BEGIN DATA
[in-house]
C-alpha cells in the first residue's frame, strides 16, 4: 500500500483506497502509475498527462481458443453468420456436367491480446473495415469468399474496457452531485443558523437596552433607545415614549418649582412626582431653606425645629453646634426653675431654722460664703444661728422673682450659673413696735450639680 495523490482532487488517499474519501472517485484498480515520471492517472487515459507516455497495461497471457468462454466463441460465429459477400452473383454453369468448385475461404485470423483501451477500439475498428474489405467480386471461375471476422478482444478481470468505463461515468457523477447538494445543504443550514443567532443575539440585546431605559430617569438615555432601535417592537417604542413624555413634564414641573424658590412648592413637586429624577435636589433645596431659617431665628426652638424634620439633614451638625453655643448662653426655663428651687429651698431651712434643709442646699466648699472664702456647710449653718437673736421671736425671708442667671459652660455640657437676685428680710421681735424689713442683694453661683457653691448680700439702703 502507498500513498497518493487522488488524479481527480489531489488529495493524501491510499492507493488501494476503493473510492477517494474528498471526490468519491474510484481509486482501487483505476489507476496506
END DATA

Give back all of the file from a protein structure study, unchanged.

[in-house]
C-alpha cells in the first residue's frame, strides 16, 4: 500500500483506497502509475498527462481458443453468420456436367491480446473495415469468399474496457452531485443558523437596552433607545415614549418649582412626582431653606425645629453646634426653675431654722460664703444661728422673682450659673413696735450639680 495523490482532487488517499474519501472517485484498480515520471492517472487515459507516455497495461497471457468462454466463441460465429459477400452473383454453369468448385475461404485470423483501451477500439475498428474489405467480386471461375471476422478482444478481470468505463461515468457523477447538494445543504443550514443567532443575539440585546431605559430617569438615555432601535417592537417604542413624555413634564414641573424658590412648592413637586429624577435636589433645596431659617431665628426652638424634620439633614451638625453655643448662653426655663428651687429651698431651712434643709442646699466648699472664702456647710449653718437673736421671736425671708442667671459652660455640657437676685428680710421681735424689713442683694453661683457653691448680700439702703 502507498500513498497518493487522488488524479481527480489531489488529495493524501491510499492507493488501494476503493473510492477517494474528498471526490468519491474510484481509486482501487483505476489507476496506